The Irish loophole behind Apple's low tax bill
By Tom Bergin
LONDON (Reuters) - Apple's ability to shelter billions of dollars of income from tax has depended on an unusual loophole in the Irish tax code that helps the country compete with other countries for investment and jobs.
A U.S. Senate investigation revealed Tuesday that Apple, maker of iPhones, iPads and Mac computers, channeled profits into Irish-incorporated subsidiaries that had "no declared tax residency anywhere in the world.
Apple said on Tuesday that the arrangements dated back over 30 years and had been negotiated with Ireland's government, which has long angered European economic peers such as France and Germany by helping multinationals to avoid paying tax on sales it makes to their citizens in their domestic markets.
Apple's annual reports show that over the past three years, Apple paid taxes worth 2 percent of its $74 billion in overseas income.
Apple now channels most of its overseas sales through three companies that are incorporated in Ireland but for tax purposes are resident in no jurisdiction. U.S. rules that allow companies incorporated abroad not to pay U.S. taxes complement that arrangement.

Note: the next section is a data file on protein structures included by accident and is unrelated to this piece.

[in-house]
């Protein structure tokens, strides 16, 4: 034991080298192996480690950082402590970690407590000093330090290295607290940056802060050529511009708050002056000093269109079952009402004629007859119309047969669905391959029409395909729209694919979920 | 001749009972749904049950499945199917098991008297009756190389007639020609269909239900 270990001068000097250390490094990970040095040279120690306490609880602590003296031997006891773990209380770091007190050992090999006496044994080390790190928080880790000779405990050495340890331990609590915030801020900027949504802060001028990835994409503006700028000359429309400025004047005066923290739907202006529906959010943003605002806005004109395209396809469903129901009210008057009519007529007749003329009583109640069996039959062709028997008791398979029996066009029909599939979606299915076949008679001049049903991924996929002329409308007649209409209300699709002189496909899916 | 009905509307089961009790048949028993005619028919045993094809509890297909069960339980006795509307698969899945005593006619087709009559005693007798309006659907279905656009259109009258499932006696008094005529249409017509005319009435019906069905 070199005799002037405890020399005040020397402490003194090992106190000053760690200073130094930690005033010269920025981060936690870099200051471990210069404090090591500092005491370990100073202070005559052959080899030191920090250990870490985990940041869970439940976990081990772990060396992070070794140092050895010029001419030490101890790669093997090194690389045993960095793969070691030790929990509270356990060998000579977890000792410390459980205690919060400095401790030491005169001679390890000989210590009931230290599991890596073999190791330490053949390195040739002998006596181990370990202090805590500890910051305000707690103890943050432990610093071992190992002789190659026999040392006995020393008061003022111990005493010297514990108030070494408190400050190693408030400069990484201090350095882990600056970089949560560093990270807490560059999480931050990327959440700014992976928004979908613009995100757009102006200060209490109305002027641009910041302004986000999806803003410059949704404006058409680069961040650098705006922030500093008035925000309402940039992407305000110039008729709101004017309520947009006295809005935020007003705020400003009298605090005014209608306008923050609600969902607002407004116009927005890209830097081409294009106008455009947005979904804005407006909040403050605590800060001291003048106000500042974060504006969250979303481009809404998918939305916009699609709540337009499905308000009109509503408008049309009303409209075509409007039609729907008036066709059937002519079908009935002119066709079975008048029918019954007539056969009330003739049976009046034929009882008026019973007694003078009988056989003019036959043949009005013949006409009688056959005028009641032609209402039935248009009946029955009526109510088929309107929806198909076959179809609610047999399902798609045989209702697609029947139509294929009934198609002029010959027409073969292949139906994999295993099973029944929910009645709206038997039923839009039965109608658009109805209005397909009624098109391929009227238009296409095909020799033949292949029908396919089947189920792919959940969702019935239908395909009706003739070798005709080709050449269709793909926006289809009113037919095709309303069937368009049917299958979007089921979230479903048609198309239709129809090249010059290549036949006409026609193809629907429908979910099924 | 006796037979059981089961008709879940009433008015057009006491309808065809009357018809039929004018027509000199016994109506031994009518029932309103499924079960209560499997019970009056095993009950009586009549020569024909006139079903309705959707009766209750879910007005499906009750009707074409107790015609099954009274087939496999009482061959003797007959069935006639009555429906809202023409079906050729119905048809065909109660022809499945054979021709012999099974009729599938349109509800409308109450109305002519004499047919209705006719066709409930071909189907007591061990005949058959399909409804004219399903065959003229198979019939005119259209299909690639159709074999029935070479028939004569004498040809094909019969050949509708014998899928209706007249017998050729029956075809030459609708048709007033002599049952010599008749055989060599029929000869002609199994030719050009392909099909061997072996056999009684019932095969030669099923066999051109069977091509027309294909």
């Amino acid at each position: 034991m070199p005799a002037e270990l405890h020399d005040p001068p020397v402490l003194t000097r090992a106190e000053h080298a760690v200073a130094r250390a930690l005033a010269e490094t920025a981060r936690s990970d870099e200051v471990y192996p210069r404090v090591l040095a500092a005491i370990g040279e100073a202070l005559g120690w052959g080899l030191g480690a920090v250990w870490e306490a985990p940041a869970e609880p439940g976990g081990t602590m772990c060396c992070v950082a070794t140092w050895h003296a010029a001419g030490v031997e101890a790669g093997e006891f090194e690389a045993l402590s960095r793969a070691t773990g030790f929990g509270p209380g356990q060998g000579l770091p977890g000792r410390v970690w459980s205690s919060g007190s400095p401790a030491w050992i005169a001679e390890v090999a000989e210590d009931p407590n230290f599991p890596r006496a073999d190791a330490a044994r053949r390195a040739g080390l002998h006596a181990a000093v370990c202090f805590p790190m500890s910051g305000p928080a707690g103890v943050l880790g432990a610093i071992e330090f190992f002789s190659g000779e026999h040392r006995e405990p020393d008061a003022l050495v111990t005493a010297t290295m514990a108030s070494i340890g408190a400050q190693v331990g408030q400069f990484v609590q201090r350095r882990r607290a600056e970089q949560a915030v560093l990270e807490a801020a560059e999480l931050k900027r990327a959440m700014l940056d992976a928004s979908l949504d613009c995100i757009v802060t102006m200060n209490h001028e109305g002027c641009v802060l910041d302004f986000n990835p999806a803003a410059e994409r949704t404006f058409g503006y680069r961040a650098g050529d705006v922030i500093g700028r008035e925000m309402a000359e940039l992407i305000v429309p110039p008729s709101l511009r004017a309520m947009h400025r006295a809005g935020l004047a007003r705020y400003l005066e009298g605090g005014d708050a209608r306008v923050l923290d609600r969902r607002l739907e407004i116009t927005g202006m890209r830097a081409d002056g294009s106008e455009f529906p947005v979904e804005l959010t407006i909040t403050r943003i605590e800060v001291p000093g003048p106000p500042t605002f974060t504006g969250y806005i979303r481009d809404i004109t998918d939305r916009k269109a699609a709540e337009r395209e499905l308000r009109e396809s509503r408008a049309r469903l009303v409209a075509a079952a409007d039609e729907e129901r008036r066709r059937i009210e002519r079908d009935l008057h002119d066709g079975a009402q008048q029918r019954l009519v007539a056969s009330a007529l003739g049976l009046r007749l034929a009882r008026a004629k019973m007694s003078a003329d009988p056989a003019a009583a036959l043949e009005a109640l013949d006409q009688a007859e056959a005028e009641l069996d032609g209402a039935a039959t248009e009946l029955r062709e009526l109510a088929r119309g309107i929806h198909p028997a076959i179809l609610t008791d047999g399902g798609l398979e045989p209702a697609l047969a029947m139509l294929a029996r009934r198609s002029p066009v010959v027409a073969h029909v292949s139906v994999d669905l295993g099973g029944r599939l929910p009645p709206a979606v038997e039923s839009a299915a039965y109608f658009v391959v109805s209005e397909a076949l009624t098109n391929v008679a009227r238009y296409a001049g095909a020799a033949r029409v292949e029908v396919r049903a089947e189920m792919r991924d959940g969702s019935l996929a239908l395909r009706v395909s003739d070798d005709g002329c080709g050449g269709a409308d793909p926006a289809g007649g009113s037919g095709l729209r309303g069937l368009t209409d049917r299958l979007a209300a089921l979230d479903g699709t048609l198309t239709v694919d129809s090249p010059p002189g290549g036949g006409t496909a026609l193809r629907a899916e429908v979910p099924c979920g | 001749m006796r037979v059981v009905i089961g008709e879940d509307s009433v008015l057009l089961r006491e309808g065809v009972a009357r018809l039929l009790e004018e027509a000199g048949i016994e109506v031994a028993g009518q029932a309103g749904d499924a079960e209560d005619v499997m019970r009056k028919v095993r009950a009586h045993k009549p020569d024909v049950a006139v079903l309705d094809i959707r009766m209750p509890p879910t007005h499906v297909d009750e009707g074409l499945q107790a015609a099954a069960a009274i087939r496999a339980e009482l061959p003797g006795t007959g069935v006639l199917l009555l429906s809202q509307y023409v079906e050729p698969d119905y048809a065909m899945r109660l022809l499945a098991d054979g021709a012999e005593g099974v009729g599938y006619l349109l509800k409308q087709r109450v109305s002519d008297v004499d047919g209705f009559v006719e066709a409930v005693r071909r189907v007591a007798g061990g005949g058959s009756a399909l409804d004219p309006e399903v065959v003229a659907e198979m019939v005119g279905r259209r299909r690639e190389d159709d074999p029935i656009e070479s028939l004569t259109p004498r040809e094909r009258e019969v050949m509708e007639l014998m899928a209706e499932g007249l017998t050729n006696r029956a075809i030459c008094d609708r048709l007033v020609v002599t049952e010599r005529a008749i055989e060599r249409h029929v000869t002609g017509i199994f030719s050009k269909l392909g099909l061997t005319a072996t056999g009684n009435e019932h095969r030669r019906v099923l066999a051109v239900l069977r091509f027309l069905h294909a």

Apple tax head Phillip Bullock told the U.S. Senate Permanent Subcommittee on Investigations on Tuesday that one of these three subsidiaries, Apple Operations International (AOI), had not submitted a tax return anywhere for five years.
All three were registered in Ireland in 1980 and reregistered as unlimited companies in 2006, which means under Irish law that they do not have to publish annual accounts, so the subcommittee's report was the first time the current structure had been publicly revealed.
Peter Vale, tax partner at accountants Grant Thornton in Dublin, said it was unusual for companies incorporated in Ireland not to be tax resident there, but it is legal. Continued...